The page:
Seeing the green and blue forest interspersed with the occasional outpost, it was hard to believe humans had once called this ‘the Red Planet’. But that was back before we’d built the hundreds of colossal domes that made the air breathable; that made this world warm and damp and so very liveable. Now it was all so lush and green, the jungles between our little town and the main cities growing absolutely wild and uncontrolled. That was why the gondolas were always at such great heights, skimming along cables strung between enormously tall pillars, sticking out well above even the tallest trees, but still well below the sheer domes. Those were high enough for swirling clouds to form at most times of year, and too high to be reached by anything except air shuttles or ships.
“Good thing I’m not afraid of heights,” I said to no one in particular. Perhaps I was only trying to convince myself. But from up here I could see everything. The Vyce Dome was one of the largest in Southern Mars, yet I could see the nearest edge of the dome shimmering faintly in the distance, just beyond where my town would be. Past the dome was desert, but all I could make out was a faint orangish haze.
In the other direction was Vyce City, home to almost ten million people, and looking rather like a wasp’s nest. Even from here I could see the faint shapes of what must be thousands of air vehicles, so tiny they looked like dust motes in sunlight. Most of them wouldn’t have the clearance to leave city limits. With the domes keeping everyone alive, we couldn’t risk anyone getting drunk then ramming a hole in their protective layers – or even worse, doing it on purpose as had happened up north five years ago. They’d fixed the breach before any real damage was done, but I remembered how it had been all over the news vids, and how my parents had spoken about it in low, frightened tones when they’d thought we weren’t listening. The solution in Vyce had been to automatically shut off power to any air vehicles lacking the correct clearance. They’d get too close, and then suddenly they’d be falling.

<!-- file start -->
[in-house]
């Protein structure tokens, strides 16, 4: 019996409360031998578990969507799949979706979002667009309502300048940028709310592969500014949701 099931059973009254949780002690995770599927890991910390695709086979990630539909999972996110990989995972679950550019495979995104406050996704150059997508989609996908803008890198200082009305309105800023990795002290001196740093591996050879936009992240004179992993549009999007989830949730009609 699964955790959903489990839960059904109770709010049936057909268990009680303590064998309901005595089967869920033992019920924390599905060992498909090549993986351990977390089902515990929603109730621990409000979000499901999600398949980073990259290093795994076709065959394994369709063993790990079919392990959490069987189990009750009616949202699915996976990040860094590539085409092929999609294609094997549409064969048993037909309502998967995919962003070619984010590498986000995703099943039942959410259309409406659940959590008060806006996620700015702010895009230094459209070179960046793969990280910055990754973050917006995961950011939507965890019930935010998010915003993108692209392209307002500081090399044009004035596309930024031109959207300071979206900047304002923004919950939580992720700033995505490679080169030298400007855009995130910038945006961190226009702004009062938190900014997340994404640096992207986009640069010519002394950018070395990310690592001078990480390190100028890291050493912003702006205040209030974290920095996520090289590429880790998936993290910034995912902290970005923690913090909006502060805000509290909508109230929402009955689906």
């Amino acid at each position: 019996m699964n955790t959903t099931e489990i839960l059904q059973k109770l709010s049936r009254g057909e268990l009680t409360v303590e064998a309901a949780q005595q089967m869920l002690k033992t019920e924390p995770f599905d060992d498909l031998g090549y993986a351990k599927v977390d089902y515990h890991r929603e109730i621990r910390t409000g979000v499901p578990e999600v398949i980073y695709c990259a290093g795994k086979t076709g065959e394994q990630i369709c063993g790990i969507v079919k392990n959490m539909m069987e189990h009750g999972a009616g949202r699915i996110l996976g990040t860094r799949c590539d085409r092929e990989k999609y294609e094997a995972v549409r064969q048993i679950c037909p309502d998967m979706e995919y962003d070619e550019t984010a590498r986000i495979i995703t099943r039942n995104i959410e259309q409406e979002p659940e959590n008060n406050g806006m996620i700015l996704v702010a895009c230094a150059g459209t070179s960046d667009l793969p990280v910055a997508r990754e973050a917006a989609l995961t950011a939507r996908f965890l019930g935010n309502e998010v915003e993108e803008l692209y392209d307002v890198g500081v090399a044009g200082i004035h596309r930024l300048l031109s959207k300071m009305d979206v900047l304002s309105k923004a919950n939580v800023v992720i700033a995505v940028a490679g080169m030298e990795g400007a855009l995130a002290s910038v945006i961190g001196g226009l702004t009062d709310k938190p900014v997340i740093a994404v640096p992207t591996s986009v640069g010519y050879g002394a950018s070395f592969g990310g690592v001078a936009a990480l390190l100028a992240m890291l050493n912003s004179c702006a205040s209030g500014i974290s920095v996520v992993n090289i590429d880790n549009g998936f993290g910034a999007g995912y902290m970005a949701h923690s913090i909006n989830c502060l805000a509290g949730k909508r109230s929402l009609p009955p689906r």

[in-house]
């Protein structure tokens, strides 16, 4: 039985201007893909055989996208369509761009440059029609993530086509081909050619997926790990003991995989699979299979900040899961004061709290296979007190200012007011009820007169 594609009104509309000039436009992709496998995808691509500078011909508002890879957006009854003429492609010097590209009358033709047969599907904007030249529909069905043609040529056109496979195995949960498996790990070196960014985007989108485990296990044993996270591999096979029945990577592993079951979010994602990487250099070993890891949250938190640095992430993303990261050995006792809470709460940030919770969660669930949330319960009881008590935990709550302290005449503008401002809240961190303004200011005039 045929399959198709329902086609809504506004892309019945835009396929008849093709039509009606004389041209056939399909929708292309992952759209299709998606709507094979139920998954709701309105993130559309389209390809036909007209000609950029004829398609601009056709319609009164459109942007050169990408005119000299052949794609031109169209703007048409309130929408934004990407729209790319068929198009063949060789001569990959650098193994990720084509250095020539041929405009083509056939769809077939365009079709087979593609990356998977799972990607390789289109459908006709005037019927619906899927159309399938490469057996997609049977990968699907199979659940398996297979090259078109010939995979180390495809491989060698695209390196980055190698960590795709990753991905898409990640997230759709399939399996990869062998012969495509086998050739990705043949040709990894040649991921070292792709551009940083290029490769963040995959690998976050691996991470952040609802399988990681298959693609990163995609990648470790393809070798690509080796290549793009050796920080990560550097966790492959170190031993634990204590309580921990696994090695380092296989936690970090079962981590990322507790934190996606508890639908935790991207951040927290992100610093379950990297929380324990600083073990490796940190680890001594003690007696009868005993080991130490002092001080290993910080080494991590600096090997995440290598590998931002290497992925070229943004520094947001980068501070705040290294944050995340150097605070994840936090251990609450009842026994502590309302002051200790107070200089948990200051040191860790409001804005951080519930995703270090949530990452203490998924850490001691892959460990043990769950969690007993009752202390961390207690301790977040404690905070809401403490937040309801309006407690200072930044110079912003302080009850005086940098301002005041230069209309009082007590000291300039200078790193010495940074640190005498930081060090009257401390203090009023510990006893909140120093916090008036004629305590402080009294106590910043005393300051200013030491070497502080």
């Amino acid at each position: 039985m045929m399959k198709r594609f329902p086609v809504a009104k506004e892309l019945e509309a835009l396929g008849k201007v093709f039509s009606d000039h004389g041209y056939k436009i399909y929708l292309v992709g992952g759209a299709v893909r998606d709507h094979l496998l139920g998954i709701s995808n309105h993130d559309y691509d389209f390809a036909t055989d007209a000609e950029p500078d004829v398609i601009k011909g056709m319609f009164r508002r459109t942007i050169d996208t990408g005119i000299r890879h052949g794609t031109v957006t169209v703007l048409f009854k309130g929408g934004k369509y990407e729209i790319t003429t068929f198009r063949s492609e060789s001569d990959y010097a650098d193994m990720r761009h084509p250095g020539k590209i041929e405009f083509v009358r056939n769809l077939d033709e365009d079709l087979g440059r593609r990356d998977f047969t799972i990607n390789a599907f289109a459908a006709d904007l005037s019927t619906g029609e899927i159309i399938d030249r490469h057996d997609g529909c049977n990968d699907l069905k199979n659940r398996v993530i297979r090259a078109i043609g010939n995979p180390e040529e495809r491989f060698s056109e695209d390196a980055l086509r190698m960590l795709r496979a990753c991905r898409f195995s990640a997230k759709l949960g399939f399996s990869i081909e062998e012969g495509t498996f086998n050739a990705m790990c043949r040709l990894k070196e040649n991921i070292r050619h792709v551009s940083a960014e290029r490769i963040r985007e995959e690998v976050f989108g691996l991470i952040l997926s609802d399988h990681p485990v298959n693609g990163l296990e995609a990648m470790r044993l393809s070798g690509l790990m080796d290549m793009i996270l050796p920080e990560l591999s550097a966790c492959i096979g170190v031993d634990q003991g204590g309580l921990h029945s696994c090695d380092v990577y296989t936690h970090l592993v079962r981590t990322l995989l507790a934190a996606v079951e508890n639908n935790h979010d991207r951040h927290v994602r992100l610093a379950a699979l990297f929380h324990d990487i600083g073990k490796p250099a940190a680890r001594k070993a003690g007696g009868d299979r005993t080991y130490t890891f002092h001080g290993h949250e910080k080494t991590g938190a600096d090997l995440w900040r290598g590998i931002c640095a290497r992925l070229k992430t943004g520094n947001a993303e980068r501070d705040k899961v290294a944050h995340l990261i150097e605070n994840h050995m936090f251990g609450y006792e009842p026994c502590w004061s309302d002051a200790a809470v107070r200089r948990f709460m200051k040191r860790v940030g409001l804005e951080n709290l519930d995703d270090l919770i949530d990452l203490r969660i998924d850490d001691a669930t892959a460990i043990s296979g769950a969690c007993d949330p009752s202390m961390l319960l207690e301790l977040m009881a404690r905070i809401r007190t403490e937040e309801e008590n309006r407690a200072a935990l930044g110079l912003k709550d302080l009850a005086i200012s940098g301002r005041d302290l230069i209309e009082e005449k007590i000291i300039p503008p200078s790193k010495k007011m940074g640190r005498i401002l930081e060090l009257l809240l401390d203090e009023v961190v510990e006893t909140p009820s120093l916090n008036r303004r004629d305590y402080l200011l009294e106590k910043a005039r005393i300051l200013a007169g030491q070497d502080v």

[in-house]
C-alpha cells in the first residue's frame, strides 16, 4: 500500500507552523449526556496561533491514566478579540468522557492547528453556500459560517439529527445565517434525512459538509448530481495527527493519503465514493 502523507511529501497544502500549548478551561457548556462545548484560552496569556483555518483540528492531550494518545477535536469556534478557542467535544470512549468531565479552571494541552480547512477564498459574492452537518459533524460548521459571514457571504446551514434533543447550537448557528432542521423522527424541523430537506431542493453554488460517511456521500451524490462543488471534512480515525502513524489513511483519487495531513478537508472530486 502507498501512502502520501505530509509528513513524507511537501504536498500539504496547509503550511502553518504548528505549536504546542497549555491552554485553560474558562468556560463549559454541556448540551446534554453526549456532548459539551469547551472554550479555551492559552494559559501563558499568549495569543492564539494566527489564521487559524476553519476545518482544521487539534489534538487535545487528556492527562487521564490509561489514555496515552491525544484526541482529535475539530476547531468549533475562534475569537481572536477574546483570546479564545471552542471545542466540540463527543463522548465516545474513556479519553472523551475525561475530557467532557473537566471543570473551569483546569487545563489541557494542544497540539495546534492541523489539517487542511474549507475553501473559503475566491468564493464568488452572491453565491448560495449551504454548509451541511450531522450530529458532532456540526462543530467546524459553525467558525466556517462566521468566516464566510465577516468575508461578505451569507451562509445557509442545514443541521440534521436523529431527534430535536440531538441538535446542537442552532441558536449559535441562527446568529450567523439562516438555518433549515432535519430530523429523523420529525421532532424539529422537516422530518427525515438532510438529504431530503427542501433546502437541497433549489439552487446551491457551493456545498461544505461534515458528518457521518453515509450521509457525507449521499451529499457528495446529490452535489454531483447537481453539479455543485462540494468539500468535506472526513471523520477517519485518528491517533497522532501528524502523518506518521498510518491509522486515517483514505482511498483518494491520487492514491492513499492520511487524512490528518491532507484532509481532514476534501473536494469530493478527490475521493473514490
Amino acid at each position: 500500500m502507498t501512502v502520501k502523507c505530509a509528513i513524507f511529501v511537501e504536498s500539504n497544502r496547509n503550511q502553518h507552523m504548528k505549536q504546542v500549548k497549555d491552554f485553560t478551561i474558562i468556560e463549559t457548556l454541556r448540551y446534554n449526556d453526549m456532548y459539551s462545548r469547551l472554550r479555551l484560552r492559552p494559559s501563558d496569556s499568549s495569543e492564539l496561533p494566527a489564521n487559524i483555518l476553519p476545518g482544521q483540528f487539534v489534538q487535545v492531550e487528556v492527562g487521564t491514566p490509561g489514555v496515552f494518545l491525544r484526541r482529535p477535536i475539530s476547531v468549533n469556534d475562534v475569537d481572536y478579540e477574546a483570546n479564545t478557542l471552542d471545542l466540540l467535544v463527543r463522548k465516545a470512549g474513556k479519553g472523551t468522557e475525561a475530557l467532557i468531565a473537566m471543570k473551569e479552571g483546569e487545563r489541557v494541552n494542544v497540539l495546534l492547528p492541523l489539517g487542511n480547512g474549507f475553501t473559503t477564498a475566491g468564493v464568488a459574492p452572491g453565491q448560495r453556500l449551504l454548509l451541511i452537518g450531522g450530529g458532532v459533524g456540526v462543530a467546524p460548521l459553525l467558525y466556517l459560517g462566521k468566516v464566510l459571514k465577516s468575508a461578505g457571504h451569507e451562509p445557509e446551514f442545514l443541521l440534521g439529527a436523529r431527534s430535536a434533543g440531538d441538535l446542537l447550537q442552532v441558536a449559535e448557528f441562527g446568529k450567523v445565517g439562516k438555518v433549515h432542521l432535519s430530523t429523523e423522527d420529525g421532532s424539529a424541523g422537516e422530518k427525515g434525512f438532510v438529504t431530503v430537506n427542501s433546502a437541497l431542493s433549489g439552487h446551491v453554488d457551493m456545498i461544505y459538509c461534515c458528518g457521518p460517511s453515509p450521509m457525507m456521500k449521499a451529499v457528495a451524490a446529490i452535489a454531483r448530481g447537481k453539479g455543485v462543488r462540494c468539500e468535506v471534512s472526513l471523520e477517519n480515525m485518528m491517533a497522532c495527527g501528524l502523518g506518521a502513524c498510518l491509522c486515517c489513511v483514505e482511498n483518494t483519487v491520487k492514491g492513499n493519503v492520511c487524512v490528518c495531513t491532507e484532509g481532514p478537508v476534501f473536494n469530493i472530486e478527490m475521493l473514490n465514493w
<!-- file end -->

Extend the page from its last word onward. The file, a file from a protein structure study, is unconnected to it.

You could see why I preferred the gondolas, even though it meant I had to go through the city. I reached up a hand to my aching jaw, then realised I’d been scowling at the thought. So I intentionally turned away from that view, leaning against the clear windows of the gondola and studying the vegetation below instead. These gondolas were purposely strung high above the landscape, not just because of the afore-mentioned air vehicles, but also because humans weren’t the only ones to thrive on this colonised planet.
Centuries ago, back when the domes were first built and the first forests thick enough to hold animal life, some idio- I mean, colonists brought along multiple species from Earth. My old school teacher said that at the time, people had been terrified of the apocalypse – of the Earth overheating or overcrowding, and every species being lost. So naturally they’d released them into the newly created Martian wilds. While clearly Earth survived – just ended up overly busy and expensive, in my opinion, hence my family moving here – a few of those imported species had also survived the slightly lower gravity and cooler temperatures. Then a few scientists had really got inventive. They’d created weird and wonderful creatures specially to survive in the worst the Martian domes had to offer. Why? I didn’t know, but I squinted at the scenery below, trying to spot something more interesting than trees.
Just then a fluttering white shape came into view, holding pace alongside the gondola. It was a four-winged wild farlac; its horselike head wearing an expression of blind panic. But then farlacs always looked worried. Perhaps they were scared that they’d be captured and ridden by a crazy Breaker, because no other normal human would consider doing that. I watched it curiously for a while, admiring how it matched the gondola’s incredible speed, occasionally ducking lower and vanishing into the jungle canopy before rising up again to meet the gondola.